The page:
It has been a week since my first eye surgery – a lens extraction and intraocular implant, or what is commonly referred to as cataract surgery. On the night before the surgery took place, I shot a few candid videos of myself with the following thoughts.
To provide some medical context, I have dislocated lenses, thin retinas and severe myopia (near sightedness) in both eyes, one worse than the other. There are differing opinions in the Marfan medical community about whether or not lenses should be removed due to the tendency of an artificial lens to also dislocate (because of weak connective tissue associated with Marfan’s) and an even bigger concern that a lens implant can cause retinal detachment. It is also difficult to predict what kind of vision is possible after the surgery, though it is estimated that post-operative vision will be improved.
My surgeon, who is said to be among the best in complicated cataract cases, uses a relatively new technique and was very optimistic about my outcomes. He also presented a 1 in 500 chance that complications could occur. I am not one to focus on the numbers, but those odds scared me. To calm my qualitatively inclined heart, the surgical fellow described some lovely cases of success with patients who, like I, have Marfan syndrome.
Fear of complications, and potentially worsening vision aside, I had bigger questions about what successful eye surgery would mean for my sense of self and identity.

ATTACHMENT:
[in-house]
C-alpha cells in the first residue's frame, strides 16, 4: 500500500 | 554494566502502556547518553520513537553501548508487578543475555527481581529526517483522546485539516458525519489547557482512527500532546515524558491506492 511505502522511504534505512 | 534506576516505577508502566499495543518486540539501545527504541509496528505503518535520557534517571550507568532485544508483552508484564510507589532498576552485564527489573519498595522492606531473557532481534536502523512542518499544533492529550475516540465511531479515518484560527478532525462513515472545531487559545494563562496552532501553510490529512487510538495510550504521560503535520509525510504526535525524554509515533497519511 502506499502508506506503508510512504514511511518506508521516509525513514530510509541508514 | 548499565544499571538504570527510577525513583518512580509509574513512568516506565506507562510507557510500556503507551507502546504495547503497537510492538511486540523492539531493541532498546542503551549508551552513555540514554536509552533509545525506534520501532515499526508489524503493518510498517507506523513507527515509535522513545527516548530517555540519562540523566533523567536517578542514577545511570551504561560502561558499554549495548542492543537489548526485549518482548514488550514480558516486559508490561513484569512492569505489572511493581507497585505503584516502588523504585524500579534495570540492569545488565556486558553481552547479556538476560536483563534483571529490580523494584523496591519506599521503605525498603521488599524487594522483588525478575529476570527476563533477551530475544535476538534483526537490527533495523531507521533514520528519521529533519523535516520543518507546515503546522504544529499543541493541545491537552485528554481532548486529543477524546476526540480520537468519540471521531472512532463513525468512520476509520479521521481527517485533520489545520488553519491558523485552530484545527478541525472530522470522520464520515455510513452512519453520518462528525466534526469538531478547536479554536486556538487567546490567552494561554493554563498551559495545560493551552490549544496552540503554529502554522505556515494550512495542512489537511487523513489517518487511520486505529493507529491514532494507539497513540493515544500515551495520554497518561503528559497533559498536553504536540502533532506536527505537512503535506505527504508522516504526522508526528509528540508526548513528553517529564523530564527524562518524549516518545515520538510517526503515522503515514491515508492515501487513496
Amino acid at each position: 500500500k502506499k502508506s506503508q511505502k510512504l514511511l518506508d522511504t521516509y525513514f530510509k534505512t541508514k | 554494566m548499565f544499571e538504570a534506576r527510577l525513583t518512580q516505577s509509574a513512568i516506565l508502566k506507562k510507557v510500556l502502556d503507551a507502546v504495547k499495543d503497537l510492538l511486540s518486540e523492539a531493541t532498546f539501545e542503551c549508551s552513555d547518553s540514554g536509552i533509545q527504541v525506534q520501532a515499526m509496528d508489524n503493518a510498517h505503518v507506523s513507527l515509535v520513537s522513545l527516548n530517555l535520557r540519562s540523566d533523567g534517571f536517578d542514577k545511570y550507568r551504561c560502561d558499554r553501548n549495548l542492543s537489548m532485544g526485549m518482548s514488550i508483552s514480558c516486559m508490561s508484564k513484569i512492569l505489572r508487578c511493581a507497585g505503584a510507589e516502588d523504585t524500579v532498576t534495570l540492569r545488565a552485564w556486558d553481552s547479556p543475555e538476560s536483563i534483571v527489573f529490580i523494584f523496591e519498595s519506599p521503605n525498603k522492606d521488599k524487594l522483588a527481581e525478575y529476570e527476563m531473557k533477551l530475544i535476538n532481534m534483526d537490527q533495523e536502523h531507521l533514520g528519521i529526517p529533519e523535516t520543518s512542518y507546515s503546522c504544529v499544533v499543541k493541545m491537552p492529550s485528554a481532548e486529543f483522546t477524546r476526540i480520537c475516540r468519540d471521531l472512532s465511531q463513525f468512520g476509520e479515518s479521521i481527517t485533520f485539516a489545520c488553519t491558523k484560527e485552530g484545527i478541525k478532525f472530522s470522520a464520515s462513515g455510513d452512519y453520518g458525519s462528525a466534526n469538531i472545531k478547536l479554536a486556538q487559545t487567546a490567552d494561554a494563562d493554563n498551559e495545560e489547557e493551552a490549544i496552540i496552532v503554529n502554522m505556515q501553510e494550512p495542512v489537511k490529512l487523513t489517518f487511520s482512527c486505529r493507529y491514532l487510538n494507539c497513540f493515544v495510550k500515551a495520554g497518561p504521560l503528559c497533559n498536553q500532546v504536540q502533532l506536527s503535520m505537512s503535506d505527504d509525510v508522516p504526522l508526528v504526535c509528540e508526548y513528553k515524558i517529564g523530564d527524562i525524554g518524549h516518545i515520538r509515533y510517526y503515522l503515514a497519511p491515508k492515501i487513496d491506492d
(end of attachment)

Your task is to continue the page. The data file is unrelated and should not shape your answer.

I have lived a wonderful life as a woman who is legally blind, albeit a label that I have struggled to accept and share because of the stigma associated with it. Not to be cliché, but I do feel blessed. The challenges I have faced set me on a path early in life to learn resilience, empathy and purpose.
In terms of negotiating disability, it took me a number of years, a few persevering professors and copious amounts of reading and applying theory to begin to understand how I was swept up in and perpetuating ableist notions by feeling like I had to hide or overcome my physical impairments.
Until that time I did not have the language or tools to recognize that much of my anger and frustration stems from living within a society that draws distinctions between bodies and further marginalizes and pities those who identify or are labeled as disabled rather than examining how our collective attitudes, assumptions and the structure of our everyday environments pose challenges to participation and inclusion for many people.
Side note: When I edited this post I noticed that I wrote “fear of complications, and potentially worsening vision..” in a paragraph above. The fact that I wrote that very sentence in a blog post about surgery and ableism demonstrates how ingrained our fears about disability are and reveals that I am not immune to them.
It has been just under five months since I was offered the option of undergo surgery. Though I am hopeful, I have also felt a sense of sadness throughout this period of waiting. Part of it is due to a feeling of being lost in transition. Just waiting. The other reason is because I feel like a chapter of my life may be ending. No matter what the outcome of surgery, my life will change and I may not be as I once was. I feel sad and guilty for being excited about the possibility of a different future.
I took these videos because I never want to forget or disvalue what my life was life before. I’ve tried to hold back all expectations, mostly because I can’t imagine what it would be like to live as someone who is more sighted (if the surgery goes well) than I am now, but also because I now realize how the weight of striving to be “normal” has cost me.
I have no doubt that the vision I have grown up with and all that is associated has shaped the person I am today. I hope that will remain a part of who I become, no matter the outcome.
But I also need to give myself permission to explore and enjoy a new chapter in my life and a (potentially) different me.